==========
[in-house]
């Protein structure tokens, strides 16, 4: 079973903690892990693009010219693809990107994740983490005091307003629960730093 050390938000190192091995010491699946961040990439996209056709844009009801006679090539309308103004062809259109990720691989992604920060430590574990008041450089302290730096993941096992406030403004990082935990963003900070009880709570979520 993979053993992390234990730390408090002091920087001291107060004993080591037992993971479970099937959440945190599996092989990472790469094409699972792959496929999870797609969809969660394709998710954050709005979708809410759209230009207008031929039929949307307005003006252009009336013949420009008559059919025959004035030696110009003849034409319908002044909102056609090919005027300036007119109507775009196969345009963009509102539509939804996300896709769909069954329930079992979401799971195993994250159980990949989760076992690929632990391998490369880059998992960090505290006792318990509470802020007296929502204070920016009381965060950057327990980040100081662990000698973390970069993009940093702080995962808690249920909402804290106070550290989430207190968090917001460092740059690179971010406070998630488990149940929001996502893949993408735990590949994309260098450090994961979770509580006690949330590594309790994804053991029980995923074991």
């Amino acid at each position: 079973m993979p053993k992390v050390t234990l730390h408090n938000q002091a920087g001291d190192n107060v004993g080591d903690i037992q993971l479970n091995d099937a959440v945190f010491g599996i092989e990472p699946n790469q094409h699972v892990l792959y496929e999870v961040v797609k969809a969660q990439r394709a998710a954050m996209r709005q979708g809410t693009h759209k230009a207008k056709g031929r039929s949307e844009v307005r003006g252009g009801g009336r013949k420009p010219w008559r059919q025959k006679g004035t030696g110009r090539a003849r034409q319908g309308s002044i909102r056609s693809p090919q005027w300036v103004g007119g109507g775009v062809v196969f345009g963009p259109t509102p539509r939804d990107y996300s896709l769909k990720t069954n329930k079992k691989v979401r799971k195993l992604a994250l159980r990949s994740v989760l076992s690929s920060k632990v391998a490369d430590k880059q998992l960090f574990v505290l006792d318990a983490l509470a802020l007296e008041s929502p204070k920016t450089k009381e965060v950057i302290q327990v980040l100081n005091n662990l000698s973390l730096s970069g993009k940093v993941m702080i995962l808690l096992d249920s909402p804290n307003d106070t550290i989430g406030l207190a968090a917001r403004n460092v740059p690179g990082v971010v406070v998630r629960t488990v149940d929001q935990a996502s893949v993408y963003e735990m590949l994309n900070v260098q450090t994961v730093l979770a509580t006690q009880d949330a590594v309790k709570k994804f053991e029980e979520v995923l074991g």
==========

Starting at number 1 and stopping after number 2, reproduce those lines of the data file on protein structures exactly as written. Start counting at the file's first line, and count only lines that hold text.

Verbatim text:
[in-house]
């Protein structure tokens, strides 16, 4: 079973903690892990693009010219693809990107994740983490005091307003629960730093 050390938000190192091995010491699946961040990439996209056709844009009801006679090539309308103004062809259109990720691989992604920060430590574990008041450089302290730096993941096992406030403004990082935990963003900070009880709570979520 993979053993992390234990730390408090002091920087001291107060004993080591037992993971479970099937959440945190599996092989990472790469094409699972792959496929999870797609969809969660394709998710954050709005979708809410759209230009207008031929039929949307307005003006252009009336013949420009008559059919025959004035030696110009003849034409319908002044909102056609090919005027300036007119109507775009196969345009963009509102539509939804996300896709769909069954329930079992979401799971195993994250159980990949989760076992690929632990391998490369880059998992960090505290006792318990509470802020007296929502204070920016009381965060950057327990980040100081662990000698973390970069993009940093702080995962808690249920909402804290106070550290989430207190968090917001460092740059690179971010406070998630488990149940929001996502893949993408735990590949994309260098450090994961979770509580006690949330590594309790994804053991029980995923074991």